A mock-up for Jean’s and my book Washington Then and Now. We once had and perhaps still have a webpage floating the the “cloud” that compared three early pans from the same Duwamish Head prospect that could be edifyingly compared to one of Jean’s repeats. We still do. Open http://www.washingtonthenandnow.com/
Readers interested in Seattle cityscapes, especially on and from the waterfront, may wish to visit Ivar's Acres of Clam and the gallery of historical prints hanging in the restaurant's long hall between the seating and the kitchen.  I mounted this in 1984 before Ivar's passing in '85.  The irritating flash in this example comes, of course, from my camera, a Nikkormat then, I believe.  The panorama on top of the city from West Seattle replaced my '84 "now."
Readers interested in Seattle cityscapes, especially on and from the waterfront, may wish to visit Ivar’s Acres of Clam and the gallery of historical prints hanging in the restaurant’s long hall between the seating and the kitchen. I mounted this in 1984 before Ivar’s passing in ’85. The irritating flash in this example comes, of course, from my camera, a Nikkormat then, I believe. The panorama on top of the city from West Seattle replaced my ’84 “now.”

FROM PIONEER SQUARE HISTORIC DISTRICT

SEATTLE'S FIRST PANORAMA, by Sammis.  Taken from the second floor of Snoqualmie Hall at the southwest corner of Main Street and Commercial Street, long since renamed First Avenue South.
SEATTLE’S FIRST PANORAMA, by Sammis. Taken from the second floor of Snoqualmie Hall at the southwest corner of Main Street and Commercial Street, long since renamed First Avenue South.
Taken from the rooftop of the Bread of Life Mission
Taken from the rooftop of the Bread of Life Mission

ABOVE THE ROOF OF TOWN HALL

Taken during the Christmas holidays from Mike and Donna James apartment
Taken during the Christmas holidays from Mike and Donna James apartment

From The KING STREET COAL WHARF

North along the waterfront before the city's "Great Fire of 1889," taken from the end of the King Street Coal Wharf.
North along the waterfront before the city’s “Great Fire of 1889,” taken from the end of the King Street Coal Wharf.

PETERSON & BROS. Pan From YESLER WHARF, 1878

Knit from three photographs of the Seattle Waterfront in 1878 taken from Yesler's Wharf.   The nearly fresh 1876 grading of Front Street (First Avenue) is apparent.
Knit from three photographs of the Seattle Waterfront in 1878 taken from Yesler’s Wharf. The nearly fresh 1876 grading of Front Street (First Avenue) is evident.  Denny Hill, with its two summits, is far left.   The broken ship Windward is anchored at the center.  Above it is the foot of Madison Street, and then on the horizon the Territorial University at 4th and Seneca.  Columbia Street reaches Front Street far right.   Yesler’s millpond is scattered about.

THE 1909 ALASKA YUKON PACIFIC EXPOSITION ACROSS PORTAGE BAY

"Look! Up in the Sky" the tethered balloon on the right.  Several aerials of the AYP campus and beyond were taken from its basket.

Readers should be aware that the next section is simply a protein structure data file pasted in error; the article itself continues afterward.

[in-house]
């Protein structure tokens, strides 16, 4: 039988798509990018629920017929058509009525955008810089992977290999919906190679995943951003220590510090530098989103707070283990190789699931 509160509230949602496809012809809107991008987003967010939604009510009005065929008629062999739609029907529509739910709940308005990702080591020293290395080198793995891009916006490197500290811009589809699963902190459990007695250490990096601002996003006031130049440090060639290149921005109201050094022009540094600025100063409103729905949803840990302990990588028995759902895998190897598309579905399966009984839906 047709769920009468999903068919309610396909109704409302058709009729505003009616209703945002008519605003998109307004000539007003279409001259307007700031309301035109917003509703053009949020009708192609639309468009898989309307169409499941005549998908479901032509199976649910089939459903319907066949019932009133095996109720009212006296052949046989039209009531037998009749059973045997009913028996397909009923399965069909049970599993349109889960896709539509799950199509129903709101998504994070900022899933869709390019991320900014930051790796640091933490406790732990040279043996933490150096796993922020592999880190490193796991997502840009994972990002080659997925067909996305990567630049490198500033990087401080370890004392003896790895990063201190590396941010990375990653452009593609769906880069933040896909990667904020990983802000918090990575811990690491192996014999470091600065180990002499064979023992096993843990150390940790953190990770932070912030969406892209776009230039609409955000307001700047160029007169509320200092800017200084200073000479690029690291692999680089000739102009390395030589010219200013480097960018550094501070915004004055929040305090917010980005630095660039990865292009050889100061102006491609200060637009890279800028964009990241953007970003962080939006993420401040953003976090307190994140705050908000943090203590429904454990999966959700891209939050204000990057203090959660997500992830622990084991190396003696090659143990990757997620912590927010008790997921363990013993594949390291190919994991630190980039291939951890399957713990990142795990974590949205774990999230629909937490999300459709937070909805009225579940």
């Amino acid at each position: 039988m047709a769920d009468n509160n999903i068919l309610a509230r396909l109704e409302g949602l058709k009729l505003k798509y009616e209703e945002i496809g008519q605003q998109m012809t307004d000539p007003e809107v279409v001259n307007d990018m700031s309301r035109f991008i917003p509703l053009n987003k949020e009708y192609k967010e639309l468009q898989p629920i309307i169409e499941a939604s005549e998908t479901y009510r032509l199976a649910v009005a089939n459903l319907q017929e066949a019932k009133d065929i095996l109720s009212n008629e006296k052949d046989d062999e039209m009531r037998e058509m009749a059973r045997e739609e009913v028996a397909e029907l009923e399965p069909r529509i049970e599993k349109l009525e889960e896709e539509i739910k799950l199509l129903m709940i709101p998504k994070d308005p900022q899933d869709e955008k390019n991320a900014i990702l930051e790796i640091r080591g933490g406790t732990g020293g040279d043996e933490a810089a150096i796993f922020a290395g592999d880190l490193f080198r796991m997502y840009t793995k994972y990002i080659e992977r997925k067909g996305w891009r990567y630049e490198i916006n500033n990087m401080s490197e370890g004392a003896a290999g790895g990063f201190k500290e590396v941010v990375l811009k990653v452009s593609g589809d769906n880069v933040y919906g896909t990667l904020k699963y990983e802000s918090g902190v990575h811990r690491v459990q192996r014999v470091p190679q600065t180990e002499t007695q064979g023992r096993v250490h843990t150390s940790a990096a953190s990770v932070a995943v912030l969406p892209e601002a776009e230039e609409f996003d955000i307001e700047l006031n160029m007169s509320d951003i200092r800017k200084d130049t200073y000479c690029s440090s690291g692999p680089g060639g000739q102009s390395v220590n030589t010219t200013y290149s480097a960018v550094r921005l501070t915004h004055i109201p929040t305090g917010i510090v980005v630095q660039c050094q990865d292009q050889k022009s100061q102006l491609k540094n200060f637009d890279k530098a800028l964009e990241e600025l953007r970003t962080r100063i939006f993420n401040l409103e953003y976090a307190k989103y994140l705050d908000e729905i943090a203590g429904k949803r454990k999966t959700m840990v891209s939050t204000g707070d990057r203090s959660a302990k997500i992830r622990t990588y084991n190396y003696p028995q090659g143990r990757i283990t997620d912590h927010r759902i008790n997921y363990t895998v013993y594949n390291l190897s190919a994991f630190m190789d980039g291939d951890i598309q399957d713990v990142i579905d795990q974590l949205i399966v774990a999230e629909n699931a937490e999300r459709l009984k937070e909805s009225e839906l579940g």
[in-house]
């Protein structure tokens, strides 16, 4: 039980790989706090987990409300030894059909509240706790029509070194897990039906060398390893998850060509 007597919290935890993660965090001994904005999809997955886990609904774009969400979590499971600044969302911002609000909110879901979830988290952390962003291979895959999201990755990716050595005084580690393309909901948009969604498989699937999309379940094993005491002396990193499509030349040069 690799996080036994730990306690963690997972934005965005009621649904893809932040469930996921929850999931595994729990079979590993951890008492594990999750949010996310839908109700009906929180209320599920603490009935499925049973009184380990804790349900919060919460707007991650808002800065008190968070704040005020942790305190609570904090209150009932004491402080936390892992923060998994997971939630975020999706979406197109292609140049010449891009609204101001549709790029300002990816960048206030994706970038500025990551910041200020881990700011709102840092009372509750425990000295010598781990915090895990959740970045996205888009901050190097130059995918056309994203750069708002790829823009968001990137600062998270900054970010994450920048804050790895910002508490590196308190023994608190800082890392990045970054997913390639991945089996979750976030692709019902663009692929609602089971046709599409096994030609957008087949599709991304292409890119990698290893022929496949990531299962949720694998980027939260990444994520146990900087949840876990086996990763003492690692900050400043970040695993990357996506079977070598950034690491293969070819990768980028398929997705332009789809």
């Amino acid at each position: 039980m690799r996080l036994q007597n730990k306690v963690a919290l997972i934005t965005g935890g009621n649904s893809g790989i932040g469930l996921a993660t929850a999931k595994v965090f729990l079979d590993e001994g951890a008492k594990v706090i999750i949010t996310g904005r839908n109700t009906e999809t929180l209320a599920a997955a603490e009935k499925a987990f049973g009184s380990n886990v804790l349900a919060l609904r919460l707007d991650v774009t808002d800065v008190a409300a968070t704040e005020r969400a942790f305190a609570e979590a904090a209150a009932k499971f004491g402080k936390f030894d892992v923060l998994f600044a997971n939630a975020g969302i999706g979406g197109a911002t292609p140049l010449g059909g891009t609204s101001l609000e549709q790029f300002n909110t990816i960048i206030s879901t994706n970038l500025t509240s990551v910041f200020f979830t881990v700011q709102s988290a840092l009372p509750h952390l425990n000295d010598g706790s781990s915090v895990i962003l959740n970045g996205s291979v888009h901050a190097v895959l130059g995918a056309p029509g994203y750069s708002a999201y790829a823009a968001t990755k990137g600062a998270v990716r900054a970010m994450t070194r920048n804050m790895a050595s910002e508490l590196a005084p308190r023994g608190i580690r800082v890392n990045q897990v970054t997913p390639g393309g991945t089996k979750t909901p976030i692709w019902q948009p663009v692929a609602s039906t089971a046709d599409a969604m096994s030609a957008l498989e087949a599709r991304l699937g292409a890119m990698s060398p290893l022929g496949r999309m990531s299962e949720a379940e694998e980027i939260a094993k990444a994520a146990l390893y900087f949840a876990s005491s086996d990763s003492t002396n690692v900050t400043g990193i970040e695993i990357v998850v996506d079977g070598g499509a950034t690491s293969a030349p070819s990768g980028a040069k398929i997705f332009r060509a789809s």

“Look! Up in the Sky” the tethered balloon on the right. Several aerials of the AYP captured campus and beyond were taken from its basket – like those below.
Looking south over Portage Bay to Capitol Hill.  Montlake is on the left.  The Latona Bridge is on the far right.
Looking south over Portage Bay to Capitol Hill. Montlake is on the left. The Latona Bridge is on the far right.
The AYP'S "ARCTIC CIRCLE" with part of the University District on the left.
The AYP’S “ARCTIC CIRCLE” with part of the University District on the left.

RETURNING TO THE NEEDLE – ANOTHER INFLATABLE.

A 200-foot long inflatable or soft sculpture commemorating a common feature in the art of several artists very loosely connected with the Shazzam Society in the late 1960s and here into the early 1970s.  (For the moment, I do not remember the year.  1971 or 1973, I think.  At the time I was preparing a film most of the footage of which was taken at the several music festivals hereabouts in the late 1960s and early 1970s.  Here I joined with the crafty help of the Land Truth Circus and its grandee, John Hillding, to raise this UNIVERSAL WORM (aka tiger's tale) to the rim of the Space Needle where a gust of spring air suddenly threw it again the Needle's concrete "ribbing" below the restaurant and it was punctured and returned to earth flapping.
A 200-foot long inflatable or soft sculpture commemorating a common feature in the art of several artists very loosely connected with the Shazzam Society in the late 1960s and here into the early 1970s. (For the moment, I do not remember the year. 1971 or 1973, I think.) At the time I was preparing a film, Sky River Rock Fire,  most of the footage for which was taken at the several music festivals hereabouts in the late 1960s and early 1970s. Here I joined with the crafty help of the Land Truth Circus and its grandee, John Hillding, to raise this UNIVERSAL WORM (aka tiger’s tale) to the rim of the Space Needle where a gust of spring air suddenly threw it below the restaurant where it was penetrated or punctured by the concrete “ribbing” (or spokes) there and returned to earth flapping.

 

 

 

 

 

One thought on “Seattle Now & Then: Two Views from the Needle (or, A Stitch in Time)”

  1. In your latest Now & Then you show a 1962 picture from the space needle with a large reader board displaying “Optometrist” on top of a building just to the right of center in the picture. Is that actual or added after the photo was taken? If it is actually real do you know the origin of why or how?